The Education and Skills Funding Agency was accused of plunging the relaunched non-levy apprenticeship funding tender process into chaos last night, as new “clarifications” and document updates were sent out. David Hughes reflects on college concerns below.

Colleges are very frustrated and deeply concerned about the timing and the details of this procurement.

Concerned because their relationships with thousands of employers and students are at risk if they are not successful in bidding for the business they have been successfully carrying out for many years.

Frustrated because the complexity of the process has required detailed clarifications, some of which have come very late in the process and which have led, for instance, to extensive spreadsheets having to be completely re-worked.

That said, it is a relief that the deadline has been extended in recognition of the importance of the clarification issues.

Of course, that then reduces the time that officials have to consider the bids, on what was already a very tight timetable.

There are a number of wider issues here which are important to remember.

This a high risk process for everyone

Firstly, this a high risk process for everyone – the whole apprenticeship programme requires strong engagement with small and medium-sized enterprises and with potential apprentices.

Both will only be secured if the majority of existing college and independent providers are successful in the procurement.

New entrants will not be able to deliver the scale and quality required in short time.

Second, the procurement timetable is rushed, because the procurement laws are inflexible, because there’s a fear of legal challenge from disgruntled would-be new entrants and because the election delayed matters.

The legal challenge risk partly exists because companies have responded to repeated talk over the years from ministers and officials about bringing in new entrants, rather than improving quality and contestability of existing entrants.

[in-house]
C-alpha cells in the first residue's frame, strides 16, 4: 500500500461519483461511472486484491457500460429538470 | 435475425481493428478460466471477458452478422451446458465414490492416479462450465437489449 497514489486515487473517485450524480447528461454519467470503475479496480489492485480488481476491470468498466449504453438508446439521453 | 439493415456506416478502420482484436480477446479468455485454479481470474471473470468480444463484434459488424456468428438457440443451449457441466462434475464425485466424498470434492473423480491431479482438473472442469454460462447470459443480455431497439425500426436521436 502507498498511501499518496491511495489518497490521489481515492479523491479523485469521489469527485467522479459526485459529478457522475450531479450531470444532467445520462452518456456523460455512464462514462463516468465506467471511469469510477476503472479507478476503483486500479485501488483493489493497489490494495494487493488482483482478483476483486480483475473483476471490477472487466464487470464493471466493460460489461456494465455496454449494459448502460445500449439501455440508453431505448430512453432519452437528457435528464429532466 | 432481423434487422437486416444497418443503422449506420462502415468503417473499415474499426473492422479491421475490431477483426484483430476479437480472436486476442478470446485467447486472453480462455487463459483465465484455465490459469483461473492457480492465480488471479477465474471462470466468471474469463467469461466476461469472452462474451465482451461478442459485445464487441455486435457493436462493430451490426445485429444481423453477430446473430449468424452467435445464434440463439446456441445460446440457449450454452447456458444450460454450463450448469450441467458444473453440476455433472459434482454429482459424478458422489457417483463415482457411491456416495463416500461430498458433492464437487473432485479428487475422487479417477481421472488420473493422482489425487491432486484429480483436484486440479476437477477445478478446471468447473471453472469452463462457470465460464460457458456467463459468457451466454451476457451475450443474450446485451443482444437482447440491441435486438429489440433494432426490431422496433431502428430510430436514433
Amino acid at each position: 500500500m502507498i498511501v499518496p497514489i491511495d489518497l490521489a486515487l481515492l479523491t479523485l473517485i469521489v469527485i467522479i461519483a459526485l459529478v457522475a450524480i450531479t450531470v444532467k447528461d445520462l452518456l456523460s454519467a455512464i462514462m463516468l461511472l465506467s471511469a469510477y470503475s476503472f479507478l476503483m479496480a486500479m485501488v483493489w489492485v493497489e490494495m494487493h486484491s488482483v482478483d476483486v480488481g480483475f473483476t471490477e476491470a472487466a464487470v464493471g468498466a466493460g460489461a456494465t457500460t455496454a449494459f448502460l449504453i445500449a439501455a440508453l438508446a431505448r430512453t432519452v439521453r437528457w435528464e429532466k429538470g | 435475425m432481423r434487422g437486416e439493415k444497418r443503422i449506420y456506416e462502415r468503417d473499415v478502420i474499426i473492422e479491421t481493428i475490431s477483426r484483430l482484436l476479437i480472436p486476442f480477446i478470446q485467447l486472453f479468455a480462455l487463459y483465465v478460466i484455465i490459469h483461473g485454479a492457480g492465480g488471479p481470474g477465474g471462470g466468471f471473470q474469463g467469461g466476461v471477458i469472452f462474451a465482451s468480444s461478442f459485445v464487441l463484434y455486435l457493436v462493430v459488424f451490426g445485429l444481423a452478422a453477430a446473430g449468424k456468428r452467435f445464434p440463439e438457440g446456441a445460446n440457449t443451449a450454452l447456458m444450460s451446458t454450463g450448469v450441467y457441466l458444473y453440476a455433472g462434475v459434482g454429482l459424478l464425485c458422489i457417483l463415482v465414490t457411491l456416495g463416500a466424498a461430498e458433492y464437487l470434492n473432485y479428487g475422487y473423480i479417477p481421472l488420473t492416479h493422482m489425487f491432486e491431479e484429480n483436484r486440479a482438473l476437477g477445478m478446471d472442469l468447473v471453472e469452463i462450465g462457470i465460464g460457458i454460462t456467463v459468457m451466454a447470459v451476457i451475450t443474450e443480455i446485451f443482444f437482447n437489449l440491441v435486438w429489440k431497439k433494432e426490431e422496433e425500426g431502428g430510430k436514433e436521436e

Third, we are still concerned that there is simply insufficient money for SME apprenticeships, and that even if the procurement goes smoothly, we will have a very difficult 18 month period of uncertainty, with colleges unsure if they will get growth funding to meet demand.

The uncertainty is compounded by the complex interplay between multiple carry-in calculations and new starts, which the procurement has created at the same time as the levy is still making an impact.

It is sad that the biggest losers in all of this could be young people

Fourth, the rushed timetable means that ESFA has had to repeat a large single national procurement in one go rather than, say, dividing the market up by regions to create more manageable chunks.

That job is harder because ESFA staffing levels have been halved in the years since the financial crash and those working on this are managing a new set of policies and rules with very tight timescales.

Fifthly, we have repeatedly asked for DfE and ESFA to give more time and attention to developing the market over the long-run for apprenticeship provision.

We need to have an approach which ensures there’s a strong and sustainable training supply side able to meet employer and apprentice demand.

That requires long-term clarity for all current and potential new providers, to allow for proper investment in staffing, facilities, relationships and progression pathways for students.

The procurement approach needed to support this will probably be very different to the current approach.

It is sad that the biggest losers in all of this could be young people and adults missing out on good apprenticeship opportunities.

But, the most important issue for today, with the procurement deadline so close, is for ESFA to get correct and unambiguous information out now to assist bidders.

AoC members are battling to get this right at the busiest time of the year, as they register and induct hundreds of thousands of new students.